Repression for the royals

6 01 2022

Widespread anti-monarchism means the regime is deeply concerned.

So worried are the authorities that their twentieth century operational procedures for “protecting the royals are changing.

Prachatai reports that, after several protests against royals and a recent security breach, local cops are being forced to micro-manage every royal outing. In the past, King Vajiralongkorn has been vicious in dealing with officials he sees as having failed him.

In a backwater in Buriram, “a 17 year old student activist, was summoned to the Nong Ki police station … on 3 January to sign a paper affirming that he would not interfere with an upcoming royal procession of Princess Sirindhorn on 5 January.”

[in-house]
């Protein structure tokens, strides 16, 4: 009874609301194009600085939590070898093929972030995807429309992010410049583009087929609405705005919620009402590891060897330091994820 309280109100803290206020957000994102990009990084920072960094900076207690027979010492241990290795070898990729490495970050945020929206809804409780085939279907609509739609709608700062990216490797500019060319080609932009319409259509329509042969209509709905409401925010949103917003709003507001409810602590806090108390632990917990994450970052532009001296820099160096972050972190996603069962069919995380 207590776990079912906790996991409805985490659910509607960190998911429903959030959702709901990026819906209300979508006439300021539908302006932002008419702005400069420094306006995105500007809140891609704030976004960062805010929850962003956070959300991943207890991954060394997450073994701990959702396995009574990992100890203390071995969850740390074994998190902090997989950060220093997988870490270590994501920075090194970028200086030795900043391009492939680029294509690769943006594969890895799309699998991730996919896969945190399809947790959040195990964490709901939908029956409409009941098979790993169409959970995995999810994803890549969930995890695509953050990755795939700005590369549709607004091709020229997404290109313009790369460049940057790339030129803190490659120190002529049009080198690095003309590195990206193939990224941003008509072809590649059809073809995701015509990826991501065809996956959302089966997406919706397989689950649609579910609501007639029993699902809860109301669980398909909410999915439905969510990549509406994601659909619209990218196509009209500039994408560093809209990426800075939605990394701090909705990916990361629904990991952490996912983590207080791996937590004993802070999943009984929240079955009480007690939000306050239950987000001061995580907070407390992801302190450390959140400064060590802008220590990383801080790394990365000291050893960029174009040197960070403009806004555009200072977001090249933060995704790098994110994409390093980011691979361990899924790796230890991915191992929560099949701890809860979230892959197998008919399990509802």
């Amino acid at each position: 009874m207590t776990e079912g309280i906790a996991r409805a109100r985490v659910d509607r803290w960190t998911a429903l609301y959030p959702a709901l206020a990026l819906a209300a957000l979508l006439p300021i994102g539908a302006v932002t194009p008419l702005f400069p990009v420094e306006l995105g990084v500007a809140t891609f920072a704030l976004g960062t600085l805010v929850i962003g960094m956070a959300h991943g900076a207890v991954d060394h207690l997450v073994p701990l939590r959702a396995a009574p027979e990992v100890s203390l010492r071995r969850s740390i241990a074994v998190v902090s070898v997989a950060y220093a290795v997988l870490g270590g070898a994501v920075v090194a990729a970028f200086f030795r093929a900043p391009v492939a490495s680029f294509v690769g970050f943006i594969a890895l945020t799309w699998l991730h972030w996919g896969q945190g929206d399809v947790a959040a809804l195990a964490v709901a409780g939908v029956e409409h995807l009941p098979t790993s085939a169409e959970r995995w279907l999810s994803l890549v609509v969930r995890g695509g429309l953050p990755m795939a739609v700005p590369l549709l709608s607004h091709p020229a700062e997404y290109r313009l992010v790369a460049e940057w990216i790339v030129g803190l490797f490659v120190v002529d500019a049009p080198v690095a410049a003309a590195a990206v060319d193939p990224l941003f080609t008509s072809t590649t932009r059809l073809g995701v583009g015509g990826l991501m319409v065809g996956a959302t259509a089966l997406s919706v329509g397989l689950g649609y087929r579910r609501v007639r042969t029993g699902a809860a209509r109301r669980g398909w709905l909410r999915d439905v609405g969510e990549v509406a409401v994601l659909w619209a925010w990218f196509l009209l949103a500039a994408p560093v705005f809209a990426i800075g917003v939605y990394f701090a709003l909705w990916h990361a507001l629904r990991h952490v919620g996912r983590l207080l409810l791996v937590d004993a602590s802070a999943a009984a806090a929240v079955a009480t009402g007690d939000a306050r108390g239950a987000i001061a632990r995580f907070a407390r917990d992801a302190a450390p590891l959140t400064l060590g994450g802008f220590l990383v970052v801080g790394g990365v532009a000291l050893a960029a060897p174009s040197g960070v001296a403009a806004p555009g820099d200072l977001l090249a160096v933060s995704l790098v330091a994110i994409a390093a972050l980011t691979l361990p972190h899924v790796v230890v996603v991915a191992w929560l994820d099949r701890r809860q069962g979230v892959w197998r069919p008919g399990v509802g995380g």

An AP Photo

The dumpy princess – always officially declared popular – “was planning to visit two Border Patrol Police Schools in the Lahansai and Pakham Districts on 5 January.  En route, the royal procession was scheduled to pass through Nong Ki District.”

Panicked, the local cops sprang into action. The young activist, Kantapat, says he wasn’t planning anything, but “received a phone call from a police officer on 2 January asking him not to stage any activity on 5 January.” He was called to the police station and forced “to sign a daily record and allow police to confirm his whereabouts via telephone at least twice a day during 3-5 January period.”

Plainclothes police reportedly followed and watched him at his home and at school.

The local cops have been harrassing Kantapat for a couple  of years, and they were clearly spooked by the royal visit and the possibility of face-losing protest.

The report notes that “[p]olice monitoring of activists in advance of royal visits has been frequent since the 2014 coup.” In recent days, this form of political repression has increased.


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